Sign In Forgot Password

Looking Inward: Contemplation and Mindfulness

09/08/2019 06:00:03 AM

Sep8

Cantor Sarah Beck-Berman

Elul 8 Sept: Week Two
Looking Inward: Contemplation and Mindfulness
Task:
Attend the Looking Inward event on Tues. Sept. 10 (or ask Cantor for a take-home version).

Last week we kicked off the High Holy Day season by identifying 15 positive qualities and 14 growth areas we want to embrace in the coming year – one for each day of the month of Elul. This week, we ask the question: how can we actualize our goals for self-improvement? It is one thing to identify a goal, but as all of us know, it is quite another thing to reach the goal, especially when it involves inner work and personal change. To do this, we must devote time and energy to looking inward. There are many different paths this sort of contemplation can take. This is where our work of last week comes in. For each of the 29 points we identified, we can apply the following process.

First, we start with three questions: 
1. What sort of person do I want to be?
2. Who am I right now?
3. What must I do to grow from who I am now to the person I wish to become?

Then we take those three questions and apply them to each point in our list. For example, if one of my identified growth areas is “my temper,” I might ask myself:

1. What would it look like if I had my temper completely under control in an ideal way? Do I know anyone else who models this quality? What does that look like? How does that person (real or imagined) react in situations that are difficult?

2. What is it about my temper right now that is problematic? What are a few recent examples of my temper becoming problematic? Are there any commonalities in those examples, anything that links them together? Do I respond differently to family, friends, or strangers, at home or at work? Have other people told me they think I should improve in this area, and if so what have they identified as problematic?

3. The next time I lose my temper, how can I change my response? What can I try to do ahead of time to avoid the problem? What are some phrases I can have readily available to say to people to give myself time to calm down and reboot, such as “I am starting to get frustrated, give me a minute to walk it out,” or perhaps asking someone to confirm if they said what I thought they said rather than jumping straight into anger.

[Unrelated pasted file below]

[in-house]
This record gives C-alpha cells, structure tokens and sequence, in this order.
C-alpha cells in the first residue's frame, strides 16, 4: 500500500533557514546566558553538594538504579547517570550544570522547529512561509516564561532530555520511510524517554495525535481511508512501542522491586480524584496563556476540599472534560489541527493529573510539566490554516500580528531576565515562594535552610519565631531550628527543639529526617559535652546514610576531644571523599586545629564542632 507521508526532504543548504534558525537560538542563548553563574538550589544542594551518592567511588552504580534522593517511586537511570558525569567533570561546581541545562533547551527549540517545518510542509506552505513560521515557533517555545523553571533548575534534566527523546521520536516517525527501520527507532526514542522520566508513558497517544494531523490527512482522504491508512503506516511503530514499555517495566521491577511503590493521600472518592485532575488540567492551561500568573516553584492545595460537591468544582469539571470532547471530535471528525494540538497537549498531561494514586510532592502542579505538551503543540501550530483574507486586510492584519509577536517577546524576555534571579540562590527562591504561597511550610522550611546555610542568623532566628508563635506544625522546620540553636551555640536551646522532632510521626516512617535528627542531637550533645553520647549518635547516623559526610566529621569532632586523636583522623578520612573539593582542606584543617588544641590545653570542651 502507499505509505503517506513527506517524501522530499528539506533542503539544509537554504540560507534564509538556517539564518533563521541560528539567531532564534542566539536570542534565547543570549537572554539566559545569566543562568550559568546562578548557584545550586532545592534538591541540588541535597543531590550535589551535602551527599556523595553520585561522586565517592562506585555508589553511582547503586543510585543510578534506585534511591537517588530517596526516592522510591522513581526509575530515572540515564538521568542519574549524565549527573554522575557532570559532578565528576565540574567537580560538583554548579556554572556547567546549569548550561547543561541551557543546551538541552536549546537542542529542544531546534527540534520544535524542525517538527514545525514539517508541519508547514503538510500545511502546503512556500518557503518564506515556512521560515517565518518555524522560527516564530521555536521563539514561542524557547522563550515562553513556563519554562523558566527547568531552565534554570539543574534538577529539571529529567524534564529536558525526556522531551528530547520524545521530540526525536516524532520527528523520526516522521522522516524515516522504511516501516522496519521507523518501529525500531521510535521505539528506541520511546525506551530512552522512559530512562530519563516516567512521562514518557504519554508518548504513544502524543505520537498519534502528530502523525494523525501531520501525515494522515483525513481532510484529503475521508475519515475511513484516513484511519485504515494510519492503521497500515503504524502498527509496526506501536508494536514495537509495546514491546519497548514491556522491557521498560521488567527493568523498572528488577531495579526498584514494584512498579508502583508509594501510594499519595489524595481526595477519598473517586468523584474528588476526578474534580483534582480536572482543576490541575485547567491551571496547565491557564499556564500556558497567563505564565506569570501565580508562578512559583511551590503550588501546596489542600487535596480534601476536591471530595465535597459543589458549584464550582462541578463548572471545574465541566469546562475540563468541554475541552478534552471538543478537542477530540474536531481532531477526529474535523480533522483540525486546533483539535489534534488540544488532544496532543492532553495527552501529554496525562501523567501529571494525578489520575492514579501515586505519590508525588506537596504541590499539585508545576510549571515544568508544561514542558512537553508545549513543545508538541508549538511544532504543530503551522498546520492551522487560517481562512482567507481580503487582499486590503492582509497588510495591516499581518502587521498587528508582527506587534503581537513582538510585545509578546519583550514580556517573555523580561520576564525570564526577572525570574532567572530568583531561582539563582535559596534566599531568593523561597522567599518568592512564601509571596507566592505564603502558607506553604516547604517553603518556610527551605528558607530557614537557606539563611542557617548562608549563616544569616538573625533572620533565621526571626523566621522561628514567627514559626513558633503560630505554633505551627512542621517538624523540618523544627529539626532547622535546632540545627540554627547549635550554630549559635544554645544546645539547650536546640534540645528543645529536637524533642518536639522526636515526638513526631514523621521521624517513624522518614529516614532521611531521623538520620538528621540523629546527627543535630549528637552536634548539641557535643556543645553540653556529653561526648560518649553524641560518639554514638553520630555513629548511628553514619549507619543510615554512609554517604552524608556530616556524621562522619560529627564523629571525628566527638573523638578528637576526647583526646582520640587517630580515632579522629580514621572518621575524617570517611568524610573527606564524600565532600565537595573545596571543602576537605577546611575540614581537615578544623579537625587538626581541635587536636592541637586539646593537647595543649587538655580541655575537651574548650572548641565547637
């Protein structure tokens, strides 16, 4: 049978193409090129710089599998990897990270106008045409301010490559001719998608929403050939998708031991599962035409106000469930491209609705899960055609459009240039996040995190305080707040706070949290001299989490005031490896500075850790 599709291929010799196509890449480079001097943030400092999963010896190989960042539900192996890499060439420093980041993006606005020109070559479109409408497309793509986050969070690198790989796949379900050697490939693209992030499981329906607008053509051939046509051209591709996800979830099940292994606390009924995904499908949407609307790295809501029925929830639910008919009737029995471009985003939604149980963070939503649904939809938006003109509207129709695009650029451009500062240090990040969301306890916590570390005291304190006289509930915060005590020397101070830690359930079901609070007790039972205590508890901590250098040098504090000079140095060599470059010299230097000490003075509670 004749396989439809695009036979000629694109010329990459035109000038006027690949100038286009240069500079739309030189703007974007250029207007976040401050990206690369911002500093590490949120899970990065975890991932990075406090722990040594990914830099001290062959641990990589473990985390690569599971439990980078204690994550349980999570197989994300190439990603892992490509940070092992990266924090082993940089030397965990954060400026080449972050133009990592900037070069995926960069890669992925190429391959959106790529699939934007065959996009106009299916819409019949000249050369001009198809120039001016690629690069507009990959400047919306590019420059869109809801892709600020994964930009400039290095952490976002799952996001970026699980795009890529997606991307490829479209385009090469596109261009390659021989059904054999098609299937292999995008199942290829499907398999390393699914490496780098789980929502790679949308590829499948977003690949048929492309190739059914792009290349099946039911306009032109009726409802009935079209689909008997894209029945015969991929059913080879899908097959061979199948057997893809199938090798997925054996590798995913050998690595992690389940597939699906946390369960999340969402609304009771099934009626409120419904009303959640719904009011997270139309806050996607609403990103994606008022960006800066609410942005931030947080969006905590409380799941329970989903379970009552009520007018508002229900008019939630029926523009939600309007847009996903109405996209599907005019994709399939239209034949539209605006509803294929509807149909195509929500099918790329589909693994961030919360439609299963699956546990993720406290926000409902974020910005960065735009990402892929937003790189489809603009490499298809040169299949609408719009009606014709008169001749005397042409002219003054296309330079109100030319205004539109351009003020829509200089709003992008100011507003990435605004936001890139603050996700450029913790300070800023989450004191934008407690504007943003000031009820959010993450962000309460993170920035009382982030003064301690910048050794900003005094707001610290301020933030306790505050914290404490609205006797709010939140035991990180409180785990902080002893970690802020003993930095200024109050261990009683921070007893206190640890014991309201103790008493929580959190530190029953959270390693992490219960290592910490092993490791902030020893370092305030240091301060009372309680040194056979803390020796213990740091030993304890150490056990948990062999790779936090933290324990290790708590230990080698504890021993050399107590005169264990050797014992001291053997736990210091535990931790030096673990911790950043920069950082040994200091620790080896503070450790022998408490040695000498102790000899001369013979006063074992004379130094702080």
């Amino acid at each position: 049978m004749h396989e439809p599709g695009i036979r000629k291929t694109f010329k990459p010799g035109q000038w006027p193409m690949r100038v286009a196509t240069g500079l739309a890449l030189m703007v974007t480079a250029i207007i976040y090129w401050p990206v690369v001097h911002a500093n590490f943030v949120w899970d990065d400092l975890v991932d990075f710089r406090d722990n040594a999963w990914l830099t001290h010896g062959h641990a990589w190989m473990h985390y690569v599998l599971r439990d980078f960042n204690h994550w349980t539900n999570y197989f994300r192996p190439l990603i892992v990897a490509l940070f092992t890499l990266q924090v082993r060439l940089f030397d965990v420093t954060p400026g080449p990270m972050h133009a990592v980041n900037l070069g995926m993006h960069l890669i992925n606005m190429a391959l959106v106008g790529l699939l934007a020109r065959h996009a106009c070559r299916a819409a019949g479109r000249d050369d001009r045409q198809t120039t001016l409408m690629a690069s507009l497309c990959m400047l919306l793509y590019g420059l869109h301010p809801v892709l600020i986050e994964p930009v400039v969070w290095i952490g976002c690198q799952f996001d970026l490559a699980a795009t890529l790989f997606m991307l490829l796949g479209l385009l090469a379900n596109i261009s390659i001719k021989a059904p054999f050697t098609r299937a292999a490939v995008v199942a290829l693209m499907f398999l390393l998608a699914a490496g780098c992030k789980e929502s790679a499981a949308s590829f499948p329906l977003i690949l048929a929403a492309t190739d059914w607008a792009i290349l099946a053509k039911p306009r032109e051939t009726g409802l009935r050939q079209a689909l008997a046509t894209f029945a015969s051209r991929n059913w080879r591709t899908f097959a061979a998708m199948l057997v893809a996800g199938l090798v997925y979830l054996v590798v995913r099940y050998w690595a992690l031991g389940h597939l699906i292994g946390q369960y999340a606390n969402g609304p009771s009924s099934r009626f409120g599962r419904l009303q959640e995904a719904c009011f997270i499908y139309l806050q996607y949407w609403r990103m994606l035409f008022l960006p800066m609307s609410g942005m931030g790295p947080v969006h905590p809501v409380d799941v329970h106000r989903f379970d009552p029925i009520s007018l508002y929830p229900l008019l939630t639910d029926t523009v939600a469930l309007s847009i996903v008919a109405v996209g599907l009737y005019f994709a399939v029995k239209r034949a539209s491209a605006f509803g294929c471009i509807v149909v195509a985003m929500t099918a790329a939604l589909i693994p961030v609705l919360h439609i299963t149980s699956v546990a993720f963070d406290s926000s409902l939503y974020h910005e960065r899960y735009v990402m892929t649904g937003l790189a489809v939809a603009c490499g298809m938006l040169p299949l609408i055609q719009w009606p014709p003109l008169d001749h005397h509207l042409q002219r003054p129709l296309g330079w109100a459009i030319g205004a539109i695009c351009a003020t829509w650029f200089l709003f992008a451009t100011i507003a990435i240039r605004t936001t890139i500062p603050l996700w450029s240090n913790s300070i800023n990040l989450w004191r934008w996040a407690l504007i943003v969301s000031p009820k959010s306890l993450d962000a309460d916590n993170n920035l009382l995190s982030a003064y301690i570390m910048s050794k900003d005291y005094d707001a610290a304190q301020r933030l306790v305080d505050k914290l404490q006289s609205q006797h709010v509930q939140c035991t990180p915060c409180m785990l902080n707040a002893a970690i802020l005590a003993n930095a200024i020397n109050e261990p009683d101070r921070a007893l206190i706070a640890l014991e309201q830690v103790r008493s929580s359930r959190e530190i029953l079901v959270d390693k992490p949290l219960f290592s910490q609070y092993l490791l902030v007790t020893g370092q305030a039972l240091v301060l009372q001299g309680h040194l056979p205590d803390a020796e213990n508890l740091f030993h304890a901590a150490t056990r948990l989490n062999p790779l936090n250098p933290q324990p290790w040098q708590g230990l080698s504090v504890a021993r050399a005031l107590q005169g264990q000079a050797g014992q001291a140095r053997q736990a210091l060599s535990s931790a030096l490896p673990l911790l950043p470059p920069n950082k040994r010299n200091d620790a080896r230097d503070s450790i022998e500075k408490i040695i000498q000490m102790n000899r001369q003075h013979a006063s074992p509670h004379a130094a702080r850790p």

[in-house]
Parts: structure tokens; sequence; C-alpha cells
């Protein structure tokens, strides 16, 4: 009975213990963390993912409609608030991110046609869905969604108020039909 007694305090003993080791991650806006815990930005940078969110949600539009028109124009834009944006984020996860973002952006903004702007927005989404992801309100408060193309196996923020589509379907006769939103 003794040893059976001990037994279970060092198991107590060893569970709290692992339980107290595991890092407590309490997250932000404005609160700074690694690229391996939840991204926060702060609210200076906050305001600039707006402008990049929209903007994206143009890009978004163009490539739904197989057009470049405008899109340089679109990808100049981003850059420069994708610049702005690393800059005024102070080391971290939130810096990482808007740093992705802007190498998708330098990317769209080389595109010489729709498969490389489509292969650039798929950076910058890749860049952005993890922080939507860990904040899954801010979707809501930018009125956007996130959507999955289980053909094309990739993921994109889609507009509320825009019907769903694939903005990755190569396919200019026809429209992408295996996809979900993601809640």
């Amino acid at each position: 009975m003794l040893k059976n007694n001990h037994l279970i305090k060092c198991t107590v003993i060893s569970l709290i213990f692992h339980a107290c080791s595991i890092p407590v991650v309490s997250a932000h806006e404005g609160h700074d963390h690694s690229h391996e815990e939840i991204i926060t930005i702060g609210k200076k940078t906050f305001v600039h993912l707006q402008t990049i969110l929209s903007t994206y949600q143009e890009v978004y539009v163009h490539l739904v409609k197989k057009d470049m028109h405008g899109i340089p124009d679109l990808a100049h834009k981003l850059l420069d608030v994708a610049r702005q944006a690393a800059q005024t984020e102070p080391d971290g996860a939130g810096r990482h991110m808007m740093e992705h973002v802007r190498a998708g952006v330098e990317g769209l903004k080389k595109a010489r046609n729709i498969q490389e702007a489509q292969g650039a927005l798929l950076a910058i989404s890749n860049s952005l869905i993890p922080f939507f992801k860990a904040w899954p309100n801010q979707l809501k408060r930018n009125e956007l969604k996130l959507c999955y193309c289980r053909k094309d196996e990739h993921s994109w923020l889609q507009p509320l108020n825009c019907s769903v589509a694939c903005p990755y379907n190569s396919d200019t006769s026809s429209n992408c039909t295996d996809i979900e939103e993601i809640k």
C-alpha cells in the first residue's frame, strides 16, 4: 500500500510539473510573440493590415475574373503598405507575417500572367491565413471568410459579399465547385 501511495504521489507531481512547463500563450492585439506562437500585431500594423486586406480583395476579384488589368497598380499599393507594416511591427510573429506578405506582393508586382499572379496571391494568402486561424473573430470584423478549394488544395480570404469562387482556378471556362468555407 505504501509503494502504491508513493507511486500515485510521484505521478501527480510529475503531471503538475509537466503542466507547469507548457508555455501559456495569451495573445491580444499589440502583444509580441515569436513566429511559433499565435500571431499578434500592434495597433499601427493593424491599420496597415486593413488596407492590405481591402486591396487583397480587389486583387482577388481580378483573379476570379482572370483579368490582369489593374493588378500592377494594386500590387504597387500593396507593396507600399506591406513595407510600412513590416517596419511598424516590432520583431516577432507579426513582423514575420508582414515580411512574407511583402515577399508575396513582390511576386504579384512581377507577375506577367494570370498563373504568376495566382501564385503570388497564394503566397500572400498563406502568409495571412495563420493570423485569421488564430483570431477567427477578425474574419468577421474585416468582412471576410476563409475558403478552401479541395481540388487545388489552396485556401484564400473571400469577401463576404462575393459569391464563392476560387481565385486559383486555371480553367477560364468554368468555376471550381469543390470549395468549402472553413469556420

Each of us has many different points of personal growth to work on. In order to achieve our goals, we must engage in a truly honest dialogue with our innermost thoughts, beliefs, and instincts to determine how we can shape them to be in better alignment with the person we want to become. This includes taking the time to look inward, asking ourselves these questions, being open to hearing answers we don’t like, being mindful and aware of the elements we wish to improve as they occur every day, and having the strength to keep at it even when we fail. Many people find that it is helpful to navigate this process in chavruta (partnership) with a trusted friend, or the support of one’s community.

This week’s task is to attend our Looking Inward event on Tues. Sept. 10 at 7pm at Beth Ahabah. At the Looking Inward event, bring one positive quality and one growth area from the list you identified last week, as we will be exploring in more depth how we can actualize those specific goals for self-improvement through contemplation and mindfulness. If you would like to attend the event but are unable to, please email me (cantorbeckberman@bethahabah.org) and I will send you some materials for work on your own.

Shanah Tovah,

Cantor Sarah Beck-Berman

Tue, September 17 2019 17 Elul 5779